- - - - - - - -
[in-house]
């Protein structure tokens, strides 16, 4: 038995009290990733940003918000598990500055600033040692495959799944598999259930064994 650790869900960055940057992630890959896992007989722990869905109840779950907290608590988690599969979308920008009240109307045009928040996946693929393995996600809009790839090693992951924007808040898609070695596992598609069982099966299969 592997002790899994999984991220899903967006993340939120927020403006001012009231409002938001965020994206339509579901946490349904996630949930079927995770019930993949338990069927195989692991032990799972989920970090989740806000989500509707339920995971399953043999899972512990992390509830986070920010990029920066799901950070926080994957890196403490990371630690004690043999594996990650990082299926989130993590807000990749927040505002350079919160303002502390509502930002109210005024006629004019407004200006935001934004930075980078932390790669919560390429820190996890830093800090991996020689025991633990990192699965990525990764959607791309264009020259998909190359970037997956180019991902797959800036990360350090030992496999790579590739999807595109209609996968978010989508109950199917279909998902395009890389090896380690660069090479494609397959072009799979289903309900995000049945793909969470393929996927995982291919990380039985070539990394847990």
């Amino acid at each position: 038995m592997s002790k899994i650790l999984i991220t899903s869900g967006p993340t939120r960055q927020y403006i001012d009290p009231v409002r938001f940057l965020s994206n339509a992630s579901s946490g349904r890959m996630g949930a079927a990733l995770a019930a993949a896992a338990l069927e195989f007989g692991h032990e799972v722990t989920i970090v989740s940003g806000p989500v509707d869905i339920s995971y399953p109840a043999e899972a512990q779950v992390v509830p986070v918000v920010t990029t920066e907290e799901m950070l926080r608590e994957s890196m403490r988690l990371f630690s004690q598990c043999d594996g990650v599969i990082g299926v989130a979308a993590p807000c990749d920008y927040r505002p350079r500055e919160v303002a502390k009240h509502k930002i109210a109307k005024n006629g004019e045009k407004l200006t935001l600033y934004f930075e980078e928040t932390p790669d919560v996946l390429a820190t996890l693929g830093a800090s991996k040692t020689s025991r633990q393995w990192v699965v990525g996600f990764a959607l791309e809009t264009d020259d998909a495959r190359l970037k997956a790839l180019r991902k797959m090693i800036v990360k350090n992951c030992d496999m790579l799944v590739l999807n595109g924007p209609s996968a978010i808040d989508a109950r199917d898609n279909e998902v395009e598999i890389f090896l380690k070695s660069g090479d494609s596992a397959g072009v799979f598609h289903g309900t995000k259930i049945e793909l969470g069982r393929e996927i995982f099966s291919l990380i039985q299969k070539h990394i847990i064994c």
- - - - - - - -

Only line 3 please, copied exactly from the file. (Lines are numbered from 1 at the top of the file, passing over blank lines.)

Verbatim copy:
């Amino acid at each position: 038995m592997s002790k899994i650790l999984i991220t899903s869900g967006p993340t939120r960055q927020y403006i001012d009290p009231v409002r938001f940057l965020s994206n339509a992630s579901s946490g349904r890959m996630g949930a079927a990733l995770a019930a993949a896992a338990l069927e195989f007989g692991h032990e799972v722990t989920i970090v989740s940003g806000p989500v509707d869905i339920s995971y399953p109840a043999e899972a512990q779950v992390v509830p986070v918000v920010t990029t920066e907290e799901m950070l926080r608590e994957s890196m403490r988690l990371f630690s004690q598990c043999d594996g990650v599969i990082g299926v989130a979308a993590p807000c990749d920008y927040r505002p350079r500055e919160v303002a502390k009240h509502k930002i109210a109307k005024n006629g004019e045009k407004l200006t935001l600033y934004f930075e980078e928040t932390p790669d919560v996946l390429a820190t996890l693929g830093a800090s991996k040692t020689s025991r633990q393995w990192v699965v990525g996600f990764a959607l791309e809009t264009d020259d998909a495959r190359l970037k997956a790839l180019r991902k797959m090693i800036v990360k350090n992951c030992d496999m790579l799944v590739l999807n595109g924007p209609s996968a978010i808040d989508a109950r199917d898609n279909e998902v395009e598999i890389f090896l380690k070695s660069g090479d494609s596992a397959g072009v799979f598609h289903g309900t995000k259930i049945e793909l969470g069982r393929e996927i995982f099966s291919l990380i039985q299969k070539h990394i847990i064994c």